The Council of the Haida Nation hosted a third live webinar on April 16, with moderator Nika Collison and guests Dr. Caroline Walker, Guujaaw, Carla Lutner, and Alanah Mountifield. (Zoom screen grab)

The Council of the Haida Nation hosted a third live webinar on April 16, with moderator Nika Collison and guests Dr. Caroline Walker, Guujaaw, Carla Lutner, and Alanah Mountifield. (Zoom screen grab)

‘How will Haida Gwaii adapt?’: Third Haida Nation webinar focuses on local economy

Guests shared medical updates and funding opportunities, ideas about subsistence agriculture

The Council of the Haida Nation (CHN) hosted a third Haida Gwaii Talks Coronavirus webinar on April 16, with Nika Collison moderating discussion about how the economy on Haida Gwaii may adapt to the challenges caused by COVID-19.

The guests who participated in the webinar were Dr. Caroline Walker, chief of staff at the Northern Haida Gwaii Hospital, former CHN president Guujaaw, Carla Lutner, chief operations officer of the Gwaii Trust Society, and Alanah Mountifield, economic development manager for the Misty Isles Economic Development Society.

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After Guujaaw opened with a song, Walker went into her medical update, first reminding residents that the hospital is open to help people.

“I think people have been under the impression that they need to avoid health-care,” Walker said, adding that the virus may be with us for the long-term and people should not push things off.

“We don’t want to be a population that is … not getting their stitches done and not getting their biopsies done.”

She said the hospital has been using Zoom to do virtual care when appropriate, but “if [they] have to see people in person, [they’re] seeing them in person.”

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She also said the lab is open, and procedures such as blood work and X-rays are being done “on an urgent basis.” People who are unsure about whether or not their health issue qualifies as urgent should contact their family doctor.

Walker also touched on testing, which has recently become more widely available. Since same-day tests are now being done in Prince Rupert and Terrace, she said, the turnaround time for testing on Haida Gwaii has also gone down.

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“Currently we have a floatplane that’s been contracted by the health authority and also the pharmacy resupply four days a week,” she said, adding that if they can get a test on the plane on the same day it was done or the next day, “realistically we could be seeing a two- or three-day turnaround.”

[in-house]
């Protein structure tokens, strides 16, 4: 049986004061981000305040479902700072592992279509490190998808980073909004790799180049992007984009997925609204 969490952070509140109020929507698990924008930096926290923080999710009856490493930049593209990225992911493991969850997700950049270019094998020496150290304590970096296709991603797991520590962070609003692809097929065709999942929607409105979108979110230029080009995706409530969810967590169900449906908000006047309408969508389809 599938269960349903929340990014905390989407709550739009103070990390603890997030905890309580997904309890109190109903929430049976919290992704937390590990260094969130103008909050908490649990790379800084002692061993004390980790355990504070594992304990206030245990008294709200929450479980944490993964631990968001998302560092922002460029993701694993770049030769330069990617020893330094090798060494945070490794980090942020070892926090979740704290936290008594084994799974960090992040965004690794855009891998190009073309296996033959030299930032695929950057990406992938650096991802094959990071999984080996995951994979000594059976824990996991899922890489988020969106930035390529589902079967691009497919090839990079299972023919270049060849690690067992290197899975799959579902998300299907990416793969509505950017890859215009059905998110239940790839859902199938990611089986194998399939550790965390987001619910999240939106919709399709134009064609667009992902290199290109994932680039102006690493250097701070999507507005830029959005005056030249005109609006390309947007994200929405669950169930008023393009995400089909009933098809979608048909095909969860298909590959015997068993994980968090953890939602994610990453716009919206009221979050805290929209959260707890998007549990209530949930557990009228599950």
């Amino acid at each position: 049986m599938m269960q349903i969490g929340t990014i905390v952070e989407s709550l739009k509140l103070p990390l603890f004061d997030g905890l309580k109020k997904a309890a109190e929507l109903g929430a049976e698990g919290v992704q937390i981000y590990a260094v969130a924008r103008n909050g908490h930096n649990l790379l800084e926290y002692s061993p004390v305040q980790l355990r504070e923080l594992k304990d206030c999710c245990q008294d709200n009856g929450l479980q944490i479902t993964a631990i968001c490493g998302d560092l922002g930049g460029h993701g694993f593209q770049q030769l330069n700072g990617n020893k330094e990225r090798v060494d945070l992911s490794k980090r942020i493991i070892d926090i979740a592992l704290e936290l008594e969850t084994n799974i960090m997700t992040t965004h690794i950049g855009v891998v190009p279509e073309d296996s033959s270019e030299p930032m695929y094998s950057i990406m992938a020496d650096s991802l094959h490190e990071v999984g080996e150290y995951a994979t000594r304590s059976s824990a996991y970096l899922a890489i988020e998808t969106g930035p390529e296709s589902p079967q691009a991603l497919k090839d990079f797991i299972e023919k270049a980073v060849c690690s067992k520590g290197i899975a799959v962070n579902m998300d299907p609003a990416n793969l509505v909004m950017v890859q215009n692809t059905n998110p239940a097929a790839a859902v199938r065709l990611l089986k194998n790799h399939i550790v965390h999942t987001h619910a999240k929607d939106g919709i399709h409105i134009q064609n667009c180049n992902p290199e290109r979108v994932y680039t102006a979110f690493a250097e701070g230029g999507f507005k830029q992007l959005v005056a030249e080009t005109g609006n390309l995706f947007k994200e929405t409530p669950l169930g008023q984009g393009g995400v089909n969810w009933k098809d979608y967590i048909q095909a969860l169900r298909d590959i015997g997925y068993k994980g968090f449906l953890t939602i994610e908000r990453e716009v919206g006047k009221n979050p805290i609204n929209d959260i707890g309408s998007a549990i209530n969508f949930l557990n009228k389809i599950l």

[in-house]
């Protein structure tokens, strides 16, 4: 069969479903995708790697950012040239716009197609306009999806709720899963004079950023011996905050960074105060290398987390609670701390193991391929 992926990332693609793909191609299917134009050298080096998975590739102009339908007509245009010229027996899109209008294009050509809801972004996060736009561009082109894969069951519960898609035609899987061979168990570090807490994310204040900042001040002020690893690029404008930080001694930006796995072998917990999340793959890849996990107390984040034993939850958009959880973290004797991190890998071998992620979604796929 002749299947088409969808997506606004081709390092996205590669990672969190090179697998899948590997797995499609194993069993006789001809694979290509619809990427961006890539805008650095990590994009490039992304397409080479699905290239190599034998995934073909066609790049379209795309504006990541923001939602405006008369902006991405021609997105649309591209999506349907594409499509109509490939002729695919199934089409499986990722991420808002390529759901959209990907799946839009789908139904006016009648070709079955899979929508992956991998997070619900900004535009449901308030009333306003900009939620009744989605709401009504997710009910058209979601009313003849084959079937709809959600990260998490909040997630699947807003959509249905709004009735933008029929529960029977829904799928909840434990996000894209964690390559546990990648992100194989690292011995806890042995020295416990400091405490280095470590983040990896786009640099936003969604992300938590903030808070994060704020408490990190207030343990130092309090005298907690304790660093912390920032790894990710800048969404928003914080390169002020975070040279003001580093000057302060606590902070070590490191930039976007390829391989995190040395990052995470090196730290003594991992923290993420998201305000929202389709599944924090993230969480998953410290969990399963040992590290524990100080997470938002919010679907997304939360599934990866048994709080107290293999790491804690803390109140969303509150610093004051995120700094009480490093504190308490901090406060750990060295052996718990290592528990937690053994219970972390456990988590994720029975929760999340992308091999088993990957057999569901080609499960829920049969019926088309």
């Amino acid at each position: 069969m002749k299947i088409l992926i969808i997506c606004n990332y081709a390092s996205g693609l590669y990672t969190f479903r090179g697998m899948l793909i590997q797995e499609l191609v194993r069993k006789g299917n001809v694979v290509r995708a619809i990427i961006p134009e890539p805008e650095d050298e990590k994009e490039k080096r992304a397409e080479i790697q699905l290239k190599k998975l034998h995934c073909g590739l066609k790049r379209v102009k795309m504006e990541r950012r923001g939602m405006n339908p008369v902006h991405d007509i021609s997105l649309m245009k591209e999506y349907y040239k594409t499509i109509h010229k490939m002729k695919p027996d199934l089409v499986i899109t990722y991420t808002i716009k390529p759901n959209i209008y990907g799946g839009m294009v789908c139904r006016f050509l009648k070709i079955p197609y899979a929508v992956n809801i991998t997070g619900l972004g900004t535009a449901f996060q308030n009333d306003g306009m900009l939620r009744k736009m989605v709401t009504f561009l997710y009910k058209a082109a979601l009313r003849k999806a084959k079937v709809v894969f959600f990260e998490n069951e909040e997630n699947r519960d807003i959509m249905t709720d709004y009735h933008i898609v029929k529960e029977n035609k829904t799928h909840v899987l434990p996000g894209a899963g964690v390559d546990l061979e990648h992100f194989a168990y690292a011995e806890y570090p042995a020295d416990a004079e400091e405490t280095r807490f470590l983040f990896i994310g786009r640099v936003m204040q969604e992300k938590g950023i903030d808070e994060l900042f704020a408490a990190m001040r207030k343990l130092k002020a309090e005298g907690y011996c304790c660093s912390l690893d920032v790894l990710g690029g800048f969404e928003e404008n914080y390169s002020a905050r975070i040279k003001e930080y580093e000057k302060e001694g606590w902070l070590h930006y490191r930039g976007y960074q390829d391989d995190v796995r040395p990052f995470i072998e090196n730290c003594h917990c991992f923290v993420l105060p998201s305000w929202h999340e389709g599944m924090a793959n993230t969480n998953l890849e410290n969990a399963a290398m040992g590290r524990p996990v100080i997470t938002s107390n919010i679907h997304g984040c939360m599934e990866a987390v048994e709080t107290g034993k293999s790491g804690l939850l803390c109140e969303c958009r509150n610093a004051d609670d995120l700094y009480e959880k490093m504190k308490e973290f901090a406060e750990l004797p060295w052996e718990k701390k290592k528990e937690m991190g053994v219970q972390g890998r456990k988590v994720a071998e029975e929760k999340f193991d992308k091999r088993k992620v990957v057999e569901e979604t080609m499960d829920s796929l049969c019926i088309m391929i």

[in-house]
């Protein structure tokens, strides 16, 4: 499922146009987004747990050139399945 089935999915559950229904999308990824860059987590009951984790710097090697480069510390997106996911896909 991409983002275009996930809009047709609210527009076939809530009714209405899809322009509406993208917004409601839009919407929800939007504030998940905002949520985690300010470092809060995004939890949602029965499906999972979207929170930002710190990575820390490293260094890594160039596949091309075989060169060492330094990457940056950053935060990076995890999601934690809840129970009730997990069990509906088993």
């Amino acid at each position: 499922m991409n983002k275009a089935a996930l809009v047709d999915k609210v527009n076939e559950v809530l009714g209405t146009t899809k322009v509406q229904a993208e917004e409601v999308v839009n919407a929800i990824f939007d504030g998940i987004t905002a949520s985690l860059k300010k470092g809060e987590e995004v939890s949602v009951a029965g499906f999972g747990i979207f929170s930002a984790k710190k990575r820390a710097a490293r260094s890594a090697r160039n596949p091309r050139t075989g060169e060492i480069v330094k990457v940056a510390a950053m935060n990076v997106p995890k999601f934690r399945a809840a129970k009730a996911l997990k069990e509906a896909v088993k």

People who are experiencing symptoms of COVID-19, which include a fever, cough and shortness of breath, should call the Northern Health COVID-19 Online Clinic and Information Line at 1-844-645-7811.

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Returning to the theme of the webinar, Collison asked Guujaaw to talk about what it was like living on Haida Gwaii before the introduction of the cash economy.

The hereditary leader of the Skedans Ravens responded with stories about the historical and cultural importance of feasting as a way to earn prestige, then focused on the economy as it relates to the environment as well as food systems.

“The whole economy has come grinding to a halt. It is amazing,” he said.

“This moment in time here gives us a chance to think about how wonderful, how amazing it is that these creeks are there with salmon coming back.

“We have to start thinking about that, thinking about producing more food.”

ALSO READ: Guujaaw shames federal government

Turning her attention to Lutner, Collison asked how the society’s perpetual fund was doing amid the market crash.

Lutner said that while the fund has “dipped down about 7 or 8 per cent” depending on the day, through financial management, such as previously protecting the original amount for inflation, diversifying the fund with a mix of stocks, bonds and real estate investments, and setting aside a buffer, “we’re doing fine.”

As such, she said they have not cancelled any grants other than the Travel Assistance Grant, and encouraged people to apply to their youth and arts grants before the May 1 deadline.

Their board has also approved a new COVID-19 Emergency Response Fund, she said, with a preliminary budget of $250,000. As of April 16, they had used the fund to approve 15 grants totalling $172,00, including money for local emergency operations centres, food programs, and a grant for the school district to provide laptops and iPads to students who are learning from home.

ALSO READ: It could take 3 years for stock market to recover, says B.C. economist

Mountifield closed the discussion portion of the webinar with a reminder that for some businesses on Haida Gwaii, the economic impact of COVID-19 has been devastating, “and their outlook over the next three months is really bleak and dire.”

She said Misty Isles, along with other local economic development organizations, are forming a working group to further support struggling businesses. Participating organizations include the Gwaalagaa Naay Corporation, Community Futures, the Old Massett Village Council, and Haida Owned and Operated, and pending invites have been sent to the CHN and HaiCo.

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Do you have something to add to this story or something else we should report on? Email:
karissa.gall@blackpress.ca.


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